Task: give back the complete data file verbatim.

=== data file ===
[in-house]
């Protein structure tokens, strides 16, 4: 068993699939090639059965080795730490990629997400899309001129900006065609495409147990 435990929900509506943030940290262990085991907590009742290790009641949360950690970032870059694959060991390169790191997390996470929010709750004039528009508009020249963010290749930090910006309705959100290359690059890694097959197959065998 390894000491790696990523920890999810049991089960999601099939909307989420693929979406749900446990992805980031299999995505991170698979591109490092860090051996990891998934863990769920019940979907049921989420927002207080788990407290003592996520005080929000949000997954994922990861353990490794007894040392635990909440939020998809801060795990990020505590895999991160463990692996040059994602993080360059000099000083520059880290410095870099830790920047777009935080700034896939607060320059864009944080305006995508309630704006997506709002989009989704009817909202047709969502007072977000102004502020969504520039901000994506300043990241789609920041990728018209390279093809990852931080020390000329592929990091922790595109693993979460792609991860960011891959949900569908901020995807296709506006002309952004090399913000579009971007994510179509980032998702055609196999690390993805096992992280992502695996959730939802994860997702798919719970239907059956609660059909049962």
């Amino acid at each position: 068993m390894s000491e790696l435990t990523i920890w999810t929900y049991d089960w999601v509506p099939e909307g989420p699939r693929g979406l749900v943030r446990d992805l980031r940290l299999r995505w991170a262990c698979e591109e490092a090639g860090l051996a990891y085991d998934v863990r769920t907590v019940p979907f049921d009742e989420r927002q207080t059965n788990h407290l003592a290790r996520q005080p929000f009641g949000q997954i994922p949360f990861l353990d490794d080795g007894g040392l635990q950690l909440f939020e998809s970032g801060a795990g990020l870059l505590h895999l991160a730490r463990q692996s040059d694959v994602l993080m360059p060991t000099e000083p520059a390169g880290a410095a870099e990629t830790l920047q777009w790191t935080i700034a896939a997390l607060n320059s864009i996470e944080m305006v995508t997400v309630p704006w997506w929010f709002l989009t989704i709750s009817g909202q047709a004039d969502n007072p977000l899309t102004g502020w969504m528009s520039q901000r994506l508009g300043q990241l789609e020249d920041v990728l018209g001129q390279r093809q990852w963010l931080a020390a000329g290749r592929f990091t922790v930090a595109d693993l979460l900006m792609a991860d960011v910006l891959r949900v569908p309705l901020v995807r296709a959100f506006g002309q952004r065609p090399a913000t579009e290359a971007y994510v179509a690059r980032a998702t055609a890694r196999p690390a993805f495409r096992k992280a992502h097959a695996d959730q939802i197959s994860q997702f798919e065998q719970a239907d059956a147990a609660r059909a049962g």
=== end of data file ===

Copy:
[in-house]
């Protein structure tokens, strides 16, 4: 068993699939090639059965080795730490990629997400899309001129900006065609495409147990 435990929900509506943030940290262990085991907590009742290790009641949360950690970032870059694959060991390169790191997390996470929010709750004039528009508009020249963010290749930090910006309705959100290359690059890694097959197959065998 390894000491790696990523920890999810049991089960999601099939909307989420693929979406749900446990992805980031299999995505991170698979591109490092860090051996990891998934863990769920019940979907049921989420927002207080788990407290003592996520005080929000949000997954994922990861353990490794007894040392635990909440939020998809801060795990990020505590895999991160463990692996040059994602993080360059000099000083520059880290410095870099830790920047777009935080700034896939607060320059864009944080305006995508309630704006997506709002989009989704009817909202047709969502007072977000102004502020969504520039901000994506300043990241789609920041990728018209390279093809990852931080020390000329592929990091922790595109693993979460792609991860960011891959949900569908901020995807296709506006002309952004090399913000579009971007994510179509980032998702055609196999690390993805096992992280992502695996959730939802994860997702798919719970239907059956609660059909049962």
């Amino acid at each position: 068993m390894s000491e790696l435990t990523i920890w999810t929900y049991d089960w999601v509506p099939e909307g989420p699939r693929g979406l749900v943030r446990d992805l980031r940290l299999r995505w991170a262990c698979e591109e490092a090639g860090l051996a990891y085991d998934v863990r769920t907590v019940p979907f049921d009742e989420r927002q207080t059965n788990h407290l003592a290790r996520q005080p929000f009641g949000q997954i994922p949360f990861l353990d490794d080795g007894g040392l635990q950690l909440f939020e998809s970032g801060a795990g990020l870059l505590h895999l991160a730490r463990q692996s040059d694959v994602l993080m360059p060991t000099e000083p520059a390169g880290a410095a870099e990629t830790l920047q777009w790191t935080i700034a896939a997390l607060n320059s864009i996470e944080m305006v995508t997400v309630p704006w997506w929010f709002l989009t989704i709750s009817g909202q047709a004039d969502n007072p977000l899309t102004g502020w969504m528009s520039q901000r994506l508009g300043q990241l789609e020249d920041v990728l018209g001129q390279r093809q990852w963010l931080a020390a000329g290749r592929f990091t922790v930090a595109d693993l979460l900006m792609a991860d960011v910006l891959r949900v569908p309705l901020v995807r296709a959100f506006g002309q952004r065609p090399a913000t579009e290359a971007y994510v179509a690059r980032a998702t055609a890694r196999p690390a993805f495409r096992k992280a992502h097959a695996d959730q939802i197959s994860q997702f798919e065998q719970a239907d059956a147990a609660r059909a049962g």